They were the jewels of the 2016 Draft. Now, they’re at the center of a Cowboys storm of frustration.
The careers of Dak Prescott and Ezekiel Elliott are at a crossroads, as the Cowboys head into another offseason after Sunday’s 19-12 divisional playoff loss to the San Francisco 49ers.
There is no shame losing in the playoffs on the road to a better team, but the way the Cowboys lost and who was responsible is the issue. And, yes, there is plenty of blame to go around, with Jerry Jones and Mike McCarthy and Kellen Moore feeling the ire of a fanbase starved for real success.
The loss of Tony Pollard, who’s long surpassed Elliott as the lead back also hurt. But injuries happen.
Incompetence and ineffectiveness are another, more serious issue. One that, in some ways, holds the franchise hostage.
Prescott and Elliott broke in together seven years ago under vastly different circumstances. Elliott, as the No. 4 pick out of Ohio State, was supposed to carry the offensive load, taking pressure Tony Romo. Prescott was just supposed be Romo’s backup’s backup.
As we know, fate had other plans for Prescott. The franchise was placed in his hands … and that decision is looking more and more foolish.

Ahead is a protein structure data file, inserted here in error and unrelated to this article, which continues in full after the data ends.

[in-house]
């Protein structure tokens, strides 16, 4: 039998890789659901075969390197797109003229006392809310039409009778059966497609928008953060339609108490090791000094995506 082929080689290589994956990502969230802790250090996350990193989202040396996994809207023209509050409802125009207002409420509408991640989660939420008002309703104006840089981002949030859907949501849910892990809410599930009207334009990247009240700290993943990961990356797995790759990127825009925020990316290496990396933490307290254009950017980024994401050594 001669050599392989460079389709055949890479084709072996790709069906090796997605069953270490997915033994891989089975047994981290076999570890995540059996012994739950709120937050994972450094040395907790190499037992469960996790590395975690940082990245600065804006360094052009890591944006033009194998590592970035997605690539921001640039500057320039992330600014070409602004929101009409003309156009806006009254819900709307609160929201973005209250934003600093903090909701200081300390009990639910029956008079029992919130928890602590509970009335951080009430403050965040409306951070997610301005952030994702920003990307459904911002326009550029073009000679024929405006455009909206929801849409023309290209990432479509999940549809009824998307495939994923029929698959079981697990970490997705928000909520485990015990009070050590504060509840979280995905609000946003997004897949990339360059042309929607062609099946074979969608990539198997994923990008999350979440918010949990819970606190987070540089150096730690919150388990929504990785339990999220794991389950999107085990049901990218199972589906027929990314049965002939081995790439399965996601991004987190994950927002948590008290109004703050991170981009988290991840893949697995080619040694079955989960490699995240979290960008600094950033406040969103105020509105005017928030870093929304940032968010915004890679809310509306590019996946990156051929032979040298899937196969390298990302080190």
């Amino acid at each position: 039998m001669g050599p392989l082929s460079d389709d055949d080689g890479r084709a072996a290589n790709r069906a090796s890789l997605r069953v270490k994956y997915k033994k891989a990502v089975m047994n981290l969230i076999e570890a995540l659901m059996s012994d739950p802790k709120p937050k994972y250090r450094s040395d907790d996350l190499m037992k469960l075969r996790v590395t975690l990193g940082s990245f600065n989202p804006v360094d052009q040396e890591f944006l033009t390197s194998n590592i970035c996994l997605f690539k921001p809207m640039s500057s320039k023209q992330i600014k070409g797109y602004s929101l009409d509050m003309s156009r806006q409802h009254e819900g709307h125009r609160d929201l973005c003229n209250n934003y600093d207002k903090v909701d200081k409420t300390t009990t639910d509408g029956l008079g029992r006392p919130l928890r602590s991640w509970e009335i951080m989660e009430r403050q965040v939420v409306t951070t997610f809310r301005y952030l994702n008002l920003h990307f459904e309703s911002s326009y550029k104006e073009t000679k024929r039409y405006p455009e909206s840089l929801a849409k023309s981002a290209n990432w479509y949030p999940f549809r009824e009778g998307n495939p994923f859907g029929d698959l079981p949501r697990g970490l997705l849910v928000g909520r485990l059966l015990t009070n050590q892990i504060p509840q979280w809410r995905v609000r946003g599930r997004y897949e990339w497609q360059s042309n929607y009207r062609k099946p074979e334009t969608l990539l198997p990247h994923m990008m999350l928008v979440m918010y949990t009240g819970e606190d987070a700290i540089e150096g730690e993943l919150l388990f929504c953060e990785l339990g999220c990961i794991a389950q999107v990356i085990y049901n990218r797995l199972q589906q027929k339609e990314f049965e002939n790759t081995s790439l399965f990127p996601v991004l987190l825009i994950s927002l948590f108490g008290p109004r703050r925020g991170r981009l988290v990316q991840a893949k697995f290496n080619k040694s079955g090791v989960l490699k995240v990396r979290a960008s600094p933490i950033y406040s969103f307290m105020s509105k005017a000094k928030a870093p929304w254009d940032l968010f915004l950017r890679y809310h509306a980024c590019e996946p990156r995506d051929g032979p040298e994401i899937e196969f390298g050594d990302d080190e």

One week after a performance that many called the best of his career in a 31-14 win over Tampa Bay, the Dak that underwhelmed often returned. Prescott threw two interceptions – and had another dropped that should have been a pick-6.
This after a regular season when he led the NFL in interceptions, despite missing five games to injury. Prescott missed open receivers Sunday, including a wide-open Michael Gallup that could have tied the game late in the fourth.
That’s all well and good, but what does that matter going forward if Prescott isn’t the guy? As much as everyone inside The Star wants it to work, maybe it just won’t and it’s time to consider alternatives.
There should be no such discussion with Zeke, at his ineffective best against the 49ers. His best days are long gone. His contract is an albatross, though cutting him this offseason is financially feasible. Take the near $12 million cap hit and possibly move on with free agent Pollard or burn a middle-round pick in the draft on running back.
It wasn’t that long ago that Dak and Zeke were the cornerstones of a franchise on the rise. Now, they feel like stones just weighing down a sinking ship.
You can follow Art Garcia on Twitter @ArtGarcia92.
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